The importance of an inspired, efficient, and consecrated ministry was stressed over and over again. In his keynote address at the opening meeting, our Association chairman, R. R. Figuhr, emphasized the importance of preaching, and this was followed by four 15-minute talks under the general heading, "Soul Winning in Action."
Four important panels were held each day covering subjects such as "Reaching the Masses," "Evangelism in Large City Centers," "More Powerful Preaching," "Pastoral and Personal Evangelism." On the second evening we were given an analysis of modern spiritism and its challenge to the church of today. Elman Folkenberg and J. Arthur Buckwalter brought some startling facts, and these were backed up by pictures. To one unaware of the power and subtlety of this great deception, that which was presented could be thought unbelievable. Some of the things they presented have already appeared in the July and August issues.
The convention was held in the Little Theater, one of the group of halls connected with the Auditorium. This seats between 600 and 700, and although more than 900 crowded into the meeting on spiritism, as many more were turned away because they could not get in. All the subjects presented dealt with some practical phase of evangelism, and many improved techniques were introduced.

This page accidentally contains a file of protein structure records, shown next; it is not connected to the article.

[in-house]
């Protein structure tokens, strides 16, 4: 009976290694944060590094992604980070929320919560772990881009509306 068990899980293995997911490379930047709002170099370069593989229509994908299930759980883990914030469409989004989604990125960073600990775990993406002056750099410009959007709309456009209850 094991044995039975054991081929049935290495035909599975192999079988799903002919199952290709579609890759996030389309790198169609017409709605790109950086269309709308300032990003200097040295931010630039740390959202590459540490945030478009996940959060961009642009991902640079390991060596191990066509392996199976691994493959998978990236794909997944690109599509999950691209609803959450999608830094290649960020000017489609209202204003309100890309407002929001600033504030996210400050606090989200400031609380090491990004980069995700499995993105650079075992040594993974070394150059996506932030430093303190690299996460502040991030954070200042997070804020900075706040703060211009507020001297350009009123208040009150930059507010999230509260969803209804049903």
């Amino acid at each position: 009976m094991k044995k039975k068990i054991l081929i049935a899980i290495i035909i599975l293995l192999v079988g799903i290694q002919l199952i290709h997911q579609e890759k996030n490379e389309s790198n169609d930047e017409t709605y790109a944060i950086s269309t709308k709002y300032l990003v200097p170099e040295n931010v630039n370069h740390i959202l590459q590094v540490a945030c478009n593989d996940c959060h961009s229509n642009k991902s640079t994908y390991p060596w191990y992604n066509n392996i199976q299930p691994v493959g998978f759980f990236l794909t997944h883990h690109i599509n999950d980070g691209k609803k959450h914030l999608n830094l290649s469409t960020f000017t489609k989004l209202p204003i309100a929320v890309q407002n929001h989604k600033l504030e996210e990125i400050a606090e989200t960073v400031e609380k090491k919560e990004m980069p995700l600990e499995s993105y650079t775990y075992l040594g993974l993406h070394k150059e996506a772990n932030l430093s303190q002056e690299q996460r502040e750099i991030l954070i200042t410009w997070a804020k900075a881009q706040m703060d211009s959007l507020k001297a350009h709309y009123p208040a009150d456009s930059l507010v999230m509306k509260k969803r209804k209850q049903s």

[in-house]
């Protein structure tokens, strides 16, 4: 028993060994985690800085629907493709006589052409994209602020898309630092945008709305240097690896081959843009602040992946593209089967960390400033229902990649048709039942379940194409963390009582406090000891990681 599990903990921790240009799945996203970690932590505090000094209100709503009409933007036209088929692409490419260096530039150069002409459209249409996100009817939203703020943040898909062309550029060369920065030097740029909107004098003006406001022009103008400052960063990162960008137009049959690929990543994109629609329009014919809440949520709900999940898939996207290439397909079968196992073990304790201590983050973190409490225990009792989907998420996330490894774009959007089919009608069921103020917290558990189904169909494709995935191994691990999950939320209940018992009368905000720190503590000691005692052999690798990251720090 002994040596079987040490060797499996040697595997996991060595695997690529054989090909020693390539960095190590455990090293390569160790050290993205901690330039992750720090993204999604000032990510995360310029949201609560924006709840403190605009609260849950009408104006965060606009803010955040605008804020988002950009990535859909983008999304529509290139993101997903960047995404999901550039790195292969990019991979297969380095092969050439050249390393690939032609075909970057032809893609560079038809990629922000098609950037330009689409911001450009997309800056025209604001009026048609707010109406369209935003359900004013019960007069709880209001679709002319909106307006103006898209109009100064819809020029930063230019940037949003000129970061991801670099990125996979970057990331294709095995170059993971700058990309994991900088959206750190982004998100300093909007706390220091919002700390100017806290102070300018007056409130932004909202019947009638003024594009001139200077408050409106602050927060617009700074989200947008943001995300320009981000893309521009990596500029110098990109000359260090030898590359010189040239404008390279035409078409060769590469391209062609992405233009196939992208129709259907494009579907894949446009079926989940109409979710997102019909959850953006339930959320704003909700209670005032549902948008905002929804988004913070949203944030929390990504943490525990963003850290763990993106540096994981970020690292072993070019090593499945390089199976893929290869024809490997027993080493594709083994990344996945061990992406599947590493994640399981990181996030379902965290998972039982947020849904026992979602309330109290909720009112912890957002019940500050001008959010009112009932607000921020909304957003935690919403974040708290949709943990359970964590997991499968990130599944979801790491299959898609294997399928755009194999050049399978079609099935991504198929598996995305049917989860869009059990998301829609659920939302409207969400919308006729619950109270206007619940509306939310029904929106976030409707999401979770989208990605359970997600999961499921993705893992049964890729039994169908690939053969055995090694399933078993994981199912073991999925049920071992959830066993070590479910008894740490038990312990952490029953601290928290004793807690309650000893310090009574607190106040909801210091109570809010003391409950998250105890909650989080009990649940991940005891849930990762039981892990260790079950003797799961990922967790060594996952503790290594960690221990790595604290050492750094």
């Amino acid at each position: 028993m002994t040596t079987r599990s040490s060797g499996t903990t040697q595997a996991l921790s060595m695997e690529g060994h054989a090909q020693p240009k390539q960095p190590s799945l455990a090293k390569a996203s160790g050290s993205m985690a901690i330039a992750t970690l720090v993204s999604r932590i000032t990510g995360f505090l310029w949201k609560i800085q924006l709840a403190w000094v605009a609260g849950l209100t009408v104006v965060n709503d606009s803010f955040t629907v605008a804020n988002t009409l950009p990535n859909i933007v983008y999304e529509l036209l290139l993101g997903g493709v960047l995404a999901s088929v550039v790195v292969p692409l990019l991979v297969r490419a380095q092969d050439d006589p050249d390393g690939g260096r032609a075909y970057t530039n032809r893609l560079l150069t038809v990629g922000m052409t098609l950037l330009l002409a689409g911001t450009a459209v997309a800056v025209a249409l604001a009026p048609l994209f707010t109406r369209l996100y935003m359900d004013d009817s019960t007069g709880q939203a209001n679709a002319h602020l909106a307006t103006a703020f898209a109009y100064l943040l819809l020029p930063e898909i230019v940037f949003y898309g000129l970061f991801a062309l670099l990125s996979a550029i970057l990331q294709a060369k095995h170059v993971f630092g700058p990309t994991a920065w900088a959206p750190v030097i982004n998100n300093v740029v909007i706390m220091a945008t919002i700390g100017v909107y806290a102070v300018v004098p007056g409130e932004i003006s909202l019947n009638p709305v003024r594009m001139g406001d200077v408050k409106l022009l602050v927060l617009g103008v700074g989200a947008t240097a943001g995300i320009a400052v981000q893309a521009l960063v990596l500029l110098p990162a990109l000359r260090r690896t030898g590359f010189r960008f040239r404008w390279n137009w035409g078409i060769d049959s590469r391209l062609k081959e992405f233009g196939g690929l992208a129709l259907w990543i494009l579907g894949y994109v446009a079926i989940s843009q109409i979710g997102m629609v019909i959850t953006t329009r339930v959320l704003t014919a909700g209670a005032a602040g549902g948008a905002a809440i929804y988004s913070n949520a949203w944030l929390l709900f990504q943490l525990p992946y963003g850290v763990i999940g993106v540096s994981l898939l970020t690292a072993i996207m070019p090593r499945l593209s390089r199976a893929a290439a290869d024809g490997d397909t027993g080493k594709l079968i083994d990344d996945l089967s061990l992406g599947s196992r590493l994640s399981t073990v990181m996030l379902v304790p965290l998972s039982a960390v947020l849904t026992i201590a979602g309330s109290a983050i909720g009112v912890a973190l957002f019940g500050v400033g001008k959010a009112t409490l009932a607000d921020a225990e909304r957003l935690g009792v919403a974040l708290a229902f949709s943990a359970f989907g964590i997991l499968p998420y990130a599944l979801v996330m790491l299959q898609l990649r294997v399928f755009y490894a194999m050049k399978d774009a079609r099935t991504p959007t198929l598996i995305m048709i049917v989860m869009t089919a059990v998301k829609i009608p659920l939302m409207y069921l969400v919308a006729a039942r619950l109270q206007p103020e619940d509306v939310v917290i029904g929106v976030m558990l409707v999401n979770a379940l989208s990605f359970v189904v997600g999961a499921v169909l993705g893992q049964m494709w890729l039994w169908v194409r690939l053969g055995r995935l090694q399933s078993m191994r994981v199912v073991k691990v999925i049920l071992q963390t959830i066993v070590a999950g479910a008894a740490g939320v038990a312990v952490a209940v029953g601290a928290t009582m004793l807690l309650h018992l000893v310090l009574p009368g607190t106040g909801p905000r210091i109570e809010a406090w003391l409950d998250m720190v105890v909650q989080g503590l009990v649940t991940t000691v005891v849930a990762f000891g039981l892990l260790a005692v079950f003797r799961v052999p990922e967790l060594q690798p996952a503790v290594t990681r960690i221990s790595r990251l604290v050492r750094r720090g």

It was an intensive program, and we were pleased that each moderator, in addition to stimulating and guiding the discussion, kept a strict watch on the time, thus permitting the whole program to move smoothly and efficiently. A deeply spiritual overtone was felt from the opening to the closing meeting, and at the conclusion many leaders expressed their conviction that the inspiration of this convention would have a wholesome effect on the entire session, and that those present would carry back the stimulus they had received to all the scattered fields from which they had come.